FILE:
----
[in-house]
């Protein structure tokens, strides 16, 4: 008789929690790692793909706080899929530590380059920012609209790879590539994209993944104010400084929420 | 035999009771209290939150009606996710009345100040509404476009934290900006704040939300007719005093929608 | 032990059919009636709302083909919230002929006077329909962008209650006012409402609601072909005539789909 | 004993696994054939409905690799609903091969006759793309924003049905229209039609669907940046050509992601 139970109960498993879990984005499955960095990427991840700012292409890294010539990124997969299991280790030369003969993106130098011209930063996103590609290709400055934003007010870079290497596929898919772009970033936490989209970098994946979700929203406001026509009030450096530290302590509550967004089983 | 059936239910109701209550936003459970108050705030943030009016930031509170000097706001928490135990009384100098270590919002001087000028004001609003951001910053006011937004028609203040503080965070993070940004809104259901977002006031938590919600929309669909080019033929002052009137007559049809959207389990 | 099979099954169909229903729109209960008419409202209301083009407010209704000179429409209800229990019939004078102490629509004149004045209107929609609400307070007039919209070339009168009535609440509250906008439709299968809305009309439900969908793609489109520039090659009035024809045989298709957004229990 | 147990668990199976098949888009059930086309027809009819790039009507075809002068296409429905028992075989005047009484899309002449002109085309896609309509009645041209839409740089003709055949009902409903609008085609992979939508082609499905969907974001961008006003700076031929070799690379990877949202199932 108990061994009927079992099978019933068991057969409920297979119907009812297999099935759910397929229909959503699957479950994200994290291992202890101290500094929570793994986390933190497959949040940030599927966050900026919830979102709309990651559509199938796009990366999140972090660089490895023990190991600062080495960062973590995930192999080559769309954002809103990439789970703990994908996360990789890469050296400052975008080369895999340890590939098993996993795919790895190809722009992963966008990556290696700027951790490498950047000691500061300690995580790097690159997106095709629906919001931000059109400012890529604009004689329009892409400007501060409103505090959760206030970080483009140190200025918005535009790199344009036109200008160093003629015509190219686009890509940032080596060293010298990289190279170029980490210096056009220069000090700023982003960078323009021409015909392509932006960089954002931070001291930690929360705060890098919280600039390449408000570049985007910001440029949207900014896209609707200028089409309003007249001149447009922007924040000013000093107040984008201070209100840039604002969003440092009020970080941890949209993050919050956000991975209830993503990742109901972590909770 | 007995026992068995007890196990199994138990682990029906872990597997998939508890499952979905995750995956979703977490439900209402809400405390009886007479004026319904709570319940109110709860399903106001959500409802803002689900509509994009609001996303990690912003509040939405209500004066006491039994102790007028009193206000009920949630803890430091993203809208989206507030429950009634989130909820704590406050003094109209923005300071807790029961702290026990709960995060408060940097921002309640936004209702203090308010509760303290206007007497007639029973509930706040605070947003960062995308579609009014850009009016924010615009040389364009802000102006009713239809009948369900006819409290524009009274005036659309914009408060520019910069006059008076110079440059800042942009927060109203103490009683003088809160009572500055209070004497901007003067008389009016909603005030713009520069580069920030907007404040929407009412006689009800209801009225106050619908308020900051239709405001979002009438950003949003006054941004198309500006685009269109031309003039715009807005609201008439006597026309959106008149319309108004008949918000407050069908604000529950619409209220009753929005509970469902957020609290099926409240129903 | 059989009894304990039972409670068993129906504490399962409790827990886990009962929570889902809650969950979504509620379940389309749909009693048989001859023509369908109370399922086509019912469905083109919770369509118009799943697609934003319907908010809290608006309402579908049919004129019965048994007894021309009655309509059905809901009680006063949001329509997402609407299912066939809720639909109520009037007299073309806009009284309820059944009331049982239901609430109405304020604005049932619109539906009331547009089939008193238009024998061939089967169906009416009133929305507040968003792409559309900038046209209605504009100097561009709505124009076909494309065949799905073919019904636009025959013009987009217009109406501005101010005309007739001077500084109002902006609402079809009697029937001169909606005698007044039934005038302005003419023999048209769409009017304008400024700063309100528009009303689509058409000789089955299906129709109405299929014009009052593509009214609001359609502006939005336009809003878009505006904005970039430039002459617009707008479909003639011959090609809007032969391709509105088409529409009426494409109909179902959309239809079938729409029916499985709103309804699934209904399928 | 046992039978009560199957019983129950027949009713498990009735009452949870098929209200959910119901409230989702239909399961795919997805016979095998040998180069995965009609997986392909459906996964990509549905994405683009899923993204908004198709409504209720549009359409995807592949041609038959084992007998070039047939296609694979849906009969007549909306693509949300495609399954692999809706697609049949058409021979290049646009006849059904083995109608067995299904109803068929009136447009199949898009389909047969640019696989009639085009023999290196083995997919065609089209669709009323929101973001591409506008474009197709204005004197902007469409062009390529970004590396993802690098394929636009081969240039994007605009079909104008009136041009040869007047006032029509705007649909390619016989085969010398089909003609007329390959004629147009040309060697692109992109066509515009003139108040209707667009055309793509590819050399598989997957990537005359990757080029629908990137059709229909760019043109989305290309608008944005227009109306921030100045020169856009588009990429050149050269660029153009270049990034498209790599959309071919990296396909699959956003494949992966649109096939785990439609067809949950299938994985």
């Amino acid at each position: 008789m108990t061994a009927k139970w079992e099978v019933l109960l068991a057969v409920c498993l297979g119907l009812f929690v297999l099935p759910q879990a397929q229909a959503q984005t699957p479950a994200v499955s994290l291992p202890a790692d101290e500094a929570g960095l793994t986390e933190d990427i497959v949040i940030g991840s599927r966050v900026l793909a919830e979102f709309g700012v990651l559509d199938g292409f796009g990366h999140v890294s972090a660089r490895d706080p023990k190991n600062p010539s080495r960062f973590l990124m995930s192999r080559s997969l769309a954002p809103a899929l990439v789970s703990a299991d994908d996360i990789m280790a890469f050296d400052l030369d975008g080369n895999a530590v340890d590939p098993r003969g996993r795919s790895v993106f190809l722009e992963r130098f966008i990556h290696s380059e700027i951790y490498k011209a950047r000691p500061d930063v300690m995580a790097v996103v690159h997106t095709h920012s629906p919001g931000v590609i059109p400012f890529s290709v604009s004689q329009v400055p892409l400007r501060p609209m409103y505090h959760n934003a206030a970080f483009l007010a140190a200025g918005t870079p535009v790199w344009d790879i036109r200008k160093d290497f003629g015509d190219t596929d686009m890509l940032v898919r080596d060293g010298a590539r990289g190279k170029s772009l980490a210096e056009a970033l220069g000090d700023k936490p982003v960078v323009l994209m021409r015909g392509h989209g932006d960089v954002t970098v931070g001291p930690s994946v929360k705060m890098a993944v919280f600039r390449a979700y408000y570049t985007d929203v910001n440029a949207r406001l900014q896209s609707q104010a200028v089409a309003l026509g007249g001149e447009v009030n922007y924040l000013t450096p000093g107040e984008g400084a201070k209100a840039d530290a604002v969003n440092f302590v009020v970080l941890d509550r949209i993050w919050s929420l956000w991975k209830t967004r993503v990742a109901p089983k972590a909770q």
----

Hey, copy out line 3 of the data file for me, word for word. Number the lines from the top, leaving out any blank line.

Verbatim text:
């Amino acid at each position: 008789m108990t061994a009927k139970w079992e099978v019933l109960l068991a057969v409920c498993l297979g119907l009812f929690v297999l099935p759910q879990a397929q229909a959503q984005t699957p479950a994200v499955s994290l291992p202890a790692d101290e500094a929570g960095l793994t986390e933190d990427i497959v949040i940030g991840s599927r966050v900026l793909a919830e979102f709309g700012v990651l559509d199938g292409f796009g990366h999140v890294s972090a660089r490895d706080p023990k190991n600062p010539s080495r960062f973590l990124m995930s192999r080559s997969l769309a954002p809103a899929l990439v789970s703990a299991d994908d996360i990789m280790a890469f050296d400052l030369d975008g080369n895999a530590v340890d590939p098993r003969g996993r795919s790895v993106f190809l722009e992963r130098f966008i990556h290696s380059e700027i951790y490498k011209a950047r000691p500061d930063v300690m995580a790097v996103v690159h997106t095709h920012s629906p919001g931000v590609i059109p400012f890529s290709v604009s004689q329009v400055p892409l400007r501060p609209m409103y505090h959760n934003a206030a970080f483009l007010a140190a200025g918005t870079p535009v790199w344009d790879i036109r200008k160093d290497f003629g015509d190219t596929d686009m890509l940032v898919r080596d060293g010298a590539r990289g190279k170029s772009l980490a210096e056009a970033l220069g000090d700023k936490p982003v960078v323009l994209m021409r015909g392509h989209g932006d960089v954002t970098v931070g001291p930690s994946v929360k705060m890098a993944v919280f600039r390449a979700y408000y570049t985007d929203v910001n440029a949207r406001l900014q896209s609707q104010a200028v089409a309003l026509g007249g001149e447009v009030n922007y924040l000013t450096p000093g107040e984008g400084a201070k209100a840039d530290a604002v969003n440092f302590v009020v970080l941890d509550r949209i993050w919050s929420l956000w991975k209830t967004r993503v990742a109901p089983k972590a909770q």